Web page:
“He supports me, and I support him,” Warren said, “and I know he’ll do great things.”
When they began their Tornado careers, Warren and Tyson did anything but run from the shadows cast by their famous relatives. Both, instead, chose the jersey numbers their relatives had worn — Warren No. 1 in tribute to Brandon, Tyson No. 2 in honor of Mitchell and Lindsey.
“Every time they talked about me, Brandon was never far from their minds,” Warren said. “I kind of wanted to write my own story.”
For Tyson, it was much of the same.
“(Mitchell) told me, ‘You’re not me and I’m not you. You go out and play your game,’” he said. “Dustin Lindsey was a great running back here, but I’m not Dustin Lindsey.”
Together, Tyson, Warren and the rest were part of four state titles with the Tornadoes, an active school-record 43-game win streak and back-to-back wins over arch-rival Maryville included.
Tyson was an unselfish leader and “a horse” for the Tornadoes the last four years, Rankin said.
“He’s a great runner and a great blocker,” Rankin said. “He could play some linebacker in college.”
Warren, who doubled at defensive end, was simply “a winner,” he said, who often “willed” the Tornadoes to victory.
The BlueCross Bowl moving to Cookeville the last two years had a lot to do with Tallant becoming a Golden Eagle. The quarterback/defensive back had 10 tackles and an interception during the 56-14 demolition of Goodpasture in the Class 3A championship game at Tech in December.
“I think it had a huge impact,” Rankin said. “He (Tallant) looked phenomenal down there. I think him and Isom (also offered by the Eagles) both benefitted from us being in the state championship game the last two years.”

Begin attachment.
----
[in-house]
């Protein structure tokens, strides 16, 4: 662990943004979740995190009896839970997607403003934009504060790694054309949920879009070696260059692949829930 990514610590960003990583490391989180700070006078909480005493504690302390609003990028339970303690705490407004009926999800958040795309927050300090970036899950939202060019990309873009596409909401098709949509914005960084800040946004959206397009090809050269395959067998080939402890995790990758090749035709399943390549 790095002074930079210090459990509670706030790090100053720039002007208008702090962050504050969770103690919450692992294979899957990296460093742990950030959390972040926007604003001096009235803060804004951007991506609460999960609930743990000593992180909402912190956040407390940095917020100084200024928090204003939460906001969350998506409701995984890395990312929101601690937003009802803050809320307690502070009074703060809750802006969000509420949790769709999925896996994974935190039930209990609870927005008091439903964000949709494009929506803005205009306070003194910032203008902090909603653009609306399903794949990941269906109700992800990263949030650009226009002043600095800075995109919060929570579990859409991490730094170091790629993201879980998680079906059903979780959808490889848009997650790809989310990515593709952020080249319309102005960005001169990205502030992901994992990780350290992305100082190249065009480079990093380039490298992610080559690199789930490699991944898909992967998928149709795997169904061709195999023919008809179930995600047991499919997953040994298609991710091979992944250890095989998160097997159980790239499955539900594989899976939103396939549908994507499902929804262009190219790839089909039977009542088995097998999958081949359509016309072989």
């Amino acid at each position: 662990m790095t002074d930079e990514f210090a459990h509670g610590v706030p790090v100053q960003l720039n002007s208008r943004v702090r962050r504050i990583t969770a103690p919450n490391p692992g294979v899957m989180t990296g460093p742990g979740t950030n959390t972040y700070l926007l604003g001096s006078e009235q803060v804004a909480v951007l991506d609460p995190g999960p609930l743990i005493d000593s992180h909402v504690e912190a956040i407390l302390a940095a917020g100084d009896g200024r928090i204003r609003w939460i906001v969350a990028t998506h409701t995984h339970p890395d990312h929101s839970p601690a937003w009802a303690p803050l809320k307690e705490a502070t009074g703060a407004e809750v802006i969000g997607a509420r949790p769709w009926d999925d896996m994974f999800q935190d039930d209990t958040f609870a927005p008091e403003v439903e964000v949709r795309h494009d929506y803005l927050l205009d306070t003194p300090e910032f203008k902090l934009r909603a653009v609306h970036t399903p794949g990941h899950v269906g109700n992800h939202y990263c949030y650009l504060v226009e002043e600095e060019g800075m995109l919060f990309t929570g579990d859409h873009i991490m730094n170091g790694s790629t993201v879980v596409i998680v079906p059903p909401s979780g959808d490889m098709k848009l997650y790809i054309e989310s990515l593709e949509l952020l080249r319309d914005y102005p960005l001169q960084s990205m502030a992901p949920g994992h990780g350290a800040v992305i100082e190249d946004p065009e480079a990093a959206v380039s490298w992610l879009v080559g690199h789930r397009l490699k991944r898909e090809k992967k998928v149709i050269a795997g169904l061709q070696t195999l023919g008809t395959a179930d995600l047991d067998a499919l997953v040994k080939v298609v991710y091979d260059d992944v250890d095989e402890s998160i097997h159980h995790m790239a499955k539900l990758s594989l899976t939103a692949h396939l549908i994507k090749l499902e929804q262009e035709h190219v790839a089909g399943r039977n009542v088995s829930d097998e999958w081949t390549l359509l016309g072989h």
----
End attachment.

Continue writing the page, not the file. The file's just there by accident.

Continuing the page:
Tallant’s speed proved a selling point for the Eagles. His 4.6-second 40-yard dash is the fastest among Tornadoes, junior running back Vanderbilt Hambrick the only possible exception. He’ll likely move full-time to defense back in Cookeville, Tallant said, but that’s fine by him.
“Honestly, I like hitting people,” Tallant said. “I’m not the prototype quarterback at the Division I level. Defense is my main priority.”
Evans, a finalist for Mr. Football lineman, is joining arguably the most prestigious small-college program in all of America. Appalachian State shocked the entire sporting world when it knocked off national headliner Michigan in Ann Arbor, Mich., three years ago.
Few thought the smaller Mountaineers had much of chance entering the contest. It’s one of the reasons Evans said he chose the Boone, N.C., power.
“I’ve always been told I’m too short,” the 6-foot-2 guard said.
For the Mountaineers, Evans said he anticipates a move to center, a change he welcomes.
“They pull their center like they pull their guards,” he said. “I’m excited about it.”
Isom, a gazelle-like 6-4 receiver, perhaps wrestled longest with his college choice. He snared three touchdown passes in the December championship game, prompting an offer from the Golden Eagles. Carson-Newman’s Eagles had extended an offer earlier in the season. Before the end of recruiting process, Tusculum College was courting his services as well.
Carson-Newman got in early and stayed there, and, for him, that made all the difference, Isom said.
“To me, they showed the most interest,” Isom said. “They sent me an offer two games into the season, and they called me often.”
As a consequence, the Eagles may have come away with the steal of the class.
“He’s a good looking kid in uniform,” Rankin said. “He certainly looks the part.”